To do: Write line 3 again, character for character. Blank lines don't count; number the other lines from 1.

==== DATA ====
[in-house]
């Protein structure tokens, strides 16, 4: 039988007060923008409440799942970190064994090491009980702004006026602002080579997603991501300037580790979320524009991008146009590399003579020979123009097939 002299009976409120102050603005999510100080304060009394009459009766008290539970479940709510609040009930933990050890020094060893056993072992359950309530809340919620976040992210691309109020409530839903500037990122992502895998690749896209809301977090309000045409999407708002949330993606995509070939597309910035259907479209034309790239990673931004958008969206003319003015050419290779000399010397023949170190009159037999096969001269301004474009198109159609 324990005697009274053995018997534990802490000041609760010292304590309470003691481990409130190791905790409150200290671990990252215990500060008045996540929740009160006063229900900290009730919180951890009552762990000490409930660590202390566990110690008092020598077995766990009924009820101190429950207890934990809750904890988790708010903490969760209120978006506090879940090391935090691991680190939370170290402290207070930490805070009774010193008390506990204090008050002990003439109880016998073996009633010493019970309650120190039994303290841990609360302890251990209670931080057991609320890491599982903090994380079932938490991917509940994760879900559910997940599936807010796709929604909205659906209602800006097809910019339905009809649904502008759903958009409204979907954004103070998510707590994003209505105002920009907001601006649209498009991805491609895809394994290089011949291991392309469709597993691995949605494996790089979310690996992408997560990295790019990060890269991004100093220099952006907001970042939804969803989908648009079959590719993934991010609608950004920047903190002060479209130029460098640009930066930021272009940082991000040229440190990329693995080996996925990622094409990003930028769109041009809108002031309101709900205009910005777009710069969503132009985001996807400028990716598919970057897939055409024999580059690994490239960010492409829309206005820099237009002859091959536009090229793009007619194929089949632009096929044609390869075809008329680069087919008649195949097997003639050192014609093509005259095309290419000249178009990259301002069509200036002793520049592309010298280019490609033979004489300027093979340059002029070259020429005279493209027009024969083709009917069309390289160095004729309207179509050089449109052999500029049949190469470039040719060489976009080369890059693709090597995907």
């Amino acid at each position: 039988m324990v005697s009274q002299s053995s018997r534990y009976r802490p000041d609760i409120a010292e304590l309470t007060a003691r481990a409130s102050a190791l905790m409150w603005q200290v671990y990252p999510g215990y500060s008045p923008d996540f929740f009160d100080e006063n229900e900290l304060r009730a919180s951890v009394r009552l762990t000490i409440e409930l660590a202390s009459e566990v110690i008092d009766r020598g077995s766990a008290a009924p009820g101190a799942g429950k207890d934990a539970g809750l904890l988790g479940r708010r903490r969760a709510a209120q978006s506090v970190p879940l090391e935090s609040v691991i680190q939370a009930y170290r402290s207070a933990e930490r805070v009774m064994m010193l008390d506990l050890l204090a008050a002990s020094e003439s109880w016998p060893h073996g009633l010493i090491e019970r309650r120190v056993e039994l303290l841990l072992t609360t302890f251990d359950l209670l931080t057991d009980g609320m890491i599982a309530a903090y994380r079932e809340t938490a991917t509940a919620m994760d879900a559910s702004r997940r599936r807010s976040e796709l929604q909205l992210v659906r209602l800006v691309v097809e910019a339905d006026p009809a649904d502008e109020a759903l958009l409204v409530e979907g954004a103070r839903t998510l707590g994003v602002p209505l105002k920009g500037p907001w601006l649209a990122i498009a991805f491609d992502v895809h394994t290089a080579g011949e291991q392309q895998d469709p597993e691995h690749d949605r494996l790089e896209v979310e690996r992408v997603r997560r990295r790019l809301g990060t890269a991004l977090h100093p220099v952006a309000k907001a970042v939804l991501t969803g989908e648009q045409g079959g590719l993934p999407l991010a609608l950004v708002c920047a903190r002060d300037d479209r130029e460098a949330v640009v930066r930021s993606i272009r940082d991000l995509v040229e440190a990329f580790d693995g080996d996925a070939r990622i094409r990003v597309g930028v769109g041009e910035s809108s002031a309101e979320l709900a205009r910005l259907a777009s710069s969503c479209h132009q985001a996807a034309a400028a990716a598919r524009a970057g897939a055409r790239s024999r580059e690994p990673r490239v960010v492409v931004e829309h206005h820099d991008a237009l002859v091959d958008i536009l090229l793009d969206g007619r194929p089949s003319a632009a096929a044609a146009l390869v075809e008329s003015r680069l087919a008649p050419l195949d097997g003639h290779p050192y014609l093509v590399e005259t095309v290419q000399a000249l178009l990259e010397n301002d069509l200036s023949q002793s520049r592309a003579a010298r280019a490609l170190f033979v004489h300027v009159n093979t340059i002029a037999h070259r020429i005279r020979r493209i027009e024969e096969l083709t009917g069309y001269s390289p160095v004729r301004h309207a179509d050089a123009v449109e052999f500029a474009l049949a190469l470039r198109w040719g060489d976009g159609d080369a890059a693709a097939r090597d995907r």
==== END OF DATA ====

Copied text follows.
């Amino acid at each position: 039988m324990v005697s009274q002299s053995s018997r534990y009976r802490p000041d609760i409120a010292e304590l309470t007060a003691r481990a409130s102050a190791l905790m409150w603005q200290v671990y990252p999510g215990y500060s008045p923008d996540f929740f009160d100080e006063n229900e900290l304060r009730a919180s951890v009394r009552l762990t000490i409440e409930l660590a202390s009459e566990v110690i008092d009766r020598g077995s766990a008290a009924p009820g101190a799942g429950k207890d934990a539970g809750l904890l988790g479940r708010r903490r969760a709510a209120q978006s506090v970190p879940l090391e935090s609040v691991i680190q939370a009930y170290r402290s207070a933990e930490r805070v009774m064994m010193l008390d506990l050890l204090a008050a002990s020094e003439s109880w016998p060893h073996g009633l010493i090491e019970r309650r120190v056993e039994l303290l841990l072992t609360t302890f251990d359950l209670l931080t057991d009980g609320m890491i599982a309530a903090y994380r079932e809340t938490a991917t509940a919620m994760d879900a559910s702004r997940r599936r807010s976040e796709l929604q909205l992210v659906r209602l800006v691309v097809e910019a339905d006026p009809a649904d502008e109020a759903l958009l409204v409530e979907g954004a103070r839903t998510l707590g994003v602002p209505l105002k920009g500037p907001w601006l649209a990122i498009a991805f491609d992502v895809h394994t290089a080579g011949e291991q392309q895998d469709p597993e691995h690749d949605r494996l790089e896209v979310e690996r992408v997603r997560r990295r790019l809301g990060t890269a991004l977090h100093p220099v952006a309000k907001a970042v939804l991501t969803g989908e648009q045409g079959g590719l993934p999407l991010a609608l950004v708002c920047a903190r002060d300037d479209r130029e460098a949330v640009v930066r930021s993606i272009r940082d991000l995509v040229e440190a990329f580790d693995g080996d996925a070939r990622i094409r990003v597309g930028v769109g041009e910035s809108s002031a309101e979320l709900a205009r910005l259907a777009s710069s969503c479209h132009q985001a996807a034309a400028a990716a598919r524009a970057g897939a055409r790239s024999r580059e690994p990673r490239v960010v492409v931004e829309h206005h820099d991008a237009l002859v091959d958008i536009l090229l793009d969206g007619r194929p089949s003319a632009a096929a044609a146009l390869v075809e008329s003015r680069l087919a008649p050419l195949d097997g003639h290779p050192y014609l093509v590399e005259t095309v290419q000399a000249l178009l990259e010397n301002d069509l200036s023949q002793s520049r592309a003579a010298r280019a490609l170190f033979v004489h300027v009159n093979t340059i002029a037999h070259r020429i005279r020979r493209i027009e024969e096969l083709t009917g069309y001269s390289p160095v004729r301004h309207a179509d050089a123009v449109e052999f500029a474009l049949a190469l470039r198109w040719g060489d976009g159609d080369a890059a693709a097939r090597d995907r």